# PROBLEM LINKS

# DIFFICULTY

EASY

# PREREQUISITES

Sieve of Eratosthenes, Dynamic Programming

# PROBLEM

You are given an integer N. Count the number of prime permutations of size N. A permutation of integers between 1 and N is called a prime permutation of size N if for all i between 1 and N, inclusive, the i-th integer is the X-th smallest integer in the first i integers, where X is 1 or a prime number.

# QUICK EXPLANATION

Let pperm* = the number of prime permutations of size i. Let's calculate pperm*. The last number (i.e., the i-th number) has to be the smallest number or the X-th smallest number for some prime number X. Therefore, we have (1 + primes*) choices for the last number, where primes* is the number of prime numbers not greater than i. The rest of the first i - 1 numbers can be permuted in any of the pperm[i-1] ways. In other words,

pperm[1] = 1 pperm* = (1 + primes*) × pperm[i-1]

The answer is pperm[N]. We can precompute the values of pperm* for all i between 1 and 5,000,000, inclusive, and then answer each test case in O(1) time.

# EXPLANATION

First, let's generate prime numbers between 1 and 5,000,000, inclusive. Let isPrime* = whether or not i is prime number. We can use Sieve of Eratosthenes algorithm. If you forgot, the pseudocode is as follows.

maxN = 5000000 isPrime[1] = false for i = 2; i <= maxN; i++: isPrime* = true for i = 2; i × i <= maxN; i++: if isPrime*: for j = i × i; j <= maxN; j = j + i: isPrime[j] = false

After that, build primes[] array, where primes* is the number of prime numbers not greater than i. We can use a dynamic programming approach: primes* is exactly equal to primes[i-1], plus 1 if i is a prime number.

primes[0] = 0 for i = 1; i <= maxN; i++: primes* = primes[i-1] + (isPrime* ? 1 : 0)

Now, let's solve the original problem. There is one important observation here. Actually, we do not care whether the numbers in the permutation are distinct integers between 1 and N, inclusive. We only care about the relative rank of each number (see the definition of prime permutation). Therefore, the N integers actually can be any N distinct integers.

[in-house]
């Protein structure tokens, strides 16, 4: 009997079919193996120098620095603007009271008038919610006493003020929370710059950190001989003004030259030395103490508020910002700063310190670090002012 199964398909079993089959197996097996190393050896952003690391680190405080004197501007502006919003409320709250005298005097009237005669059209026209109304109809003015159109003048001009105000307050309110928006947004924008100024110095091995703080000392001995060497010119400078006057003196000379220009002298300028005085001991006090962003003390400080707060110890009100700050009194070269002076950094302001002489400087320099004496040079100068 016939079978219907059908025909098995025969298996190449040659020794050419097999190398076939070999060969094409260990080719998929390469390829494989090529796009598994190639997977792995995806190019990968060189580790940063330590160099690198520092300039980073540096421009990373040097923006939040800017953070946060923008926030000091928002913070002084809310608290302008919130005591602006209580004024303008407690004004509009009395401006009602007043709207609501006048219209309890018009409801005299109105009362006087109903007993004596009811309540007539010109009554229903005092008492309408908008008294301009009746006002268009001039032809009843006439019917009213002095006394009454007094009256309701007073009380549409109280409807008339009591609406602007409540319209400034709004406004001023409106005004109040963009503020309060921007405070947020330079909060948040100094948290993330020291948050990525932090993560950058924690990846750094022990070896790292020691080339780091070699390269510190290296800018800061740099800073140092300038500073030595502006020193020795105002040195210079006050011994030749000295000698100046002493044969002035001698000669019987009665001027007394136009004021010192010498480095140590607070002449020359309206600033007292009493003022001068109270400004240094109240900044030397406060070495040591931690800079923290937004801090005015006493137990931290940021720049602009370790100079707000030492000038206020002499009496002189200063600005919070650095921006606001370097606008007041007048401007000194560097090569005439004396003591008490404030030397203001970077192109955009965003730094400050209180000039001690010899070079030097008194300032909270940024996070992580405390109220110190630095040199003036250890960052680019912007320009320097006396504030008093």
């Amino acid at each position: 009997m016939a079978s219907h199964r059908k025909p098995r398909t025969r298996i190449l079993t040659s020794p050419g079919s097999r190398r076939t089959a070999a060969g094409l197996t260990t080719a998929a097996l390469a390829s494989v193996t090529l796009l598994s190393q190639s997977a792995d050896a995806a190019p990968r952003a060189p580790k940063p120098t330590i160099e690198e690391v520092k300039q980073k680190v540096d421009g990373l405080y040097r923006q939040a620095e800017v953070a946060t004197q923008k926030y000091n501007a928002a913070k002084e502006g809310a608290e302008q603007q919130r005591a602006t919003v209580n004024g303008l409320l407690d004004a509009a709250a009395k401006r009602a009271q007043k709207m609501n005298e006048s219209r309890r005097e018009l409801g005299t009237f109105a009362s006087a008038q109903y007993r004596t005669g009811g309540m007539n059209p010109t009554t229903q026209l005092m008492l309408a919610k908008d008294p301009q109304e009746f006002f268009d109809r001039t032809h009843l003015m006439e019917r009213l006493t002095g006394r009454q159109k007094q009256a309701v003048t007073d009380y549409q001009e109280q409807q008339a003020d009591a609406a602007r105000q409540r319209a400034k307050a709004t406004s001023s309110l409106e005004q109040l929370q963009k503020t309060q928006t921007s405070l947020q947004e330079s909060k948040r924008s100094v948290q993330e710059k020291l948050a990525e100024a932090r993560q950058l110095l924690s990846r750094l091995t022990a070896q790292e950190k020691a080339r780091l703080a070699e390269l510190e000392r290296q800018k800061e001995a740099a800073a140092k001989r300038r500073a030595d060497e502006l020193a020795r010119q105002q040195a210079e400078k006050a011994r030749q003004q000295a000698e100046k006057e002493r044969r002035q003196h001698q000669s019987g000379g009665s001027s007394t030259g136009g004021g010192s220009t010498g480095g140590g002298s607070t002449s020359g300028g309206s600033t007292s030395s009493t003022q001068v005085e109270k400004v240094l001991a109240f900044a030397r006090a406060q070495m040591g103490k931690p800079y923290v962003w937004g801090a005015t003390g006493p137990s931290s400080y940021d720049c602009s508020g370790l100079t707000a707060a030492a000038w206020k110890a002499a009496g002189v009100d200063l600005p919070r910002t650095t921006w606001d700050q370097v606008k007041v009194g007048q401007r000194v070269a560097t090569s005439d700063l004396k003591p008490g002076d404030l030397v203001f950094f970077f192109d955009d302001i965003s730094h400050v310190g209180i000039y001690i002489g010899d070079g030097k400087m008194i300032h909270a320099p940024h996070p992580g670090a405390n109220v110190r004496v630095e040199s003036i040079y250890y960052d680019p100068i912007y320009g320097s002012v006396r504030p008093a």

We will use dynamic programming approach. Let the subproblem be pperm* = the number of prime permutations of i distinct numbers. The base case is pperm[1] = 1, since a single number is always a valid prime permutation.

Let's calculate pperm* for i > 1. Consider the last position (i.e., the i-th position). From the definition of a prime permutation, the number in the last position has be the smallest number, or the X-th smallest number for some prime number X. Therefore, there are (1 + primes*) choices for the number in the last position. After we fix the last number, we have to place the remaining i - 1 numbers in the first i - 1 positions in such a way that the whole permutation is a prime permutation. To accomplish that, by definition, the numbers in the first i - 1 positions have to form a prime permutation as well.

The remaining i - 1 numbers are obviously i - 1 distinct integers. By the previous dynamic programming definition, the number of ways to permute i - 1 distinct numbers to form a prime permutation is pperm[i-1]. Therefore,

pperm* = (1 + primes*) × pperm[i-1]

The answer for a particular N is of course pperm[N].

We have to precompute all values of pperm* for all i between 1 and 5,000,000, inclusive. The time complexity of the precomputation is dominated by the complexity of Sieve of Eratosthenes, O(N log N log log N), where N = 5,000,000 in this problem. After that, we can answer each test case in O(1) lookup time.

Do not forget to perform all calculations modulo 1,000,000,007.

# SETTER'S SOLUTION

Can be found here

# TESTER'S SOLUTION

Can be found here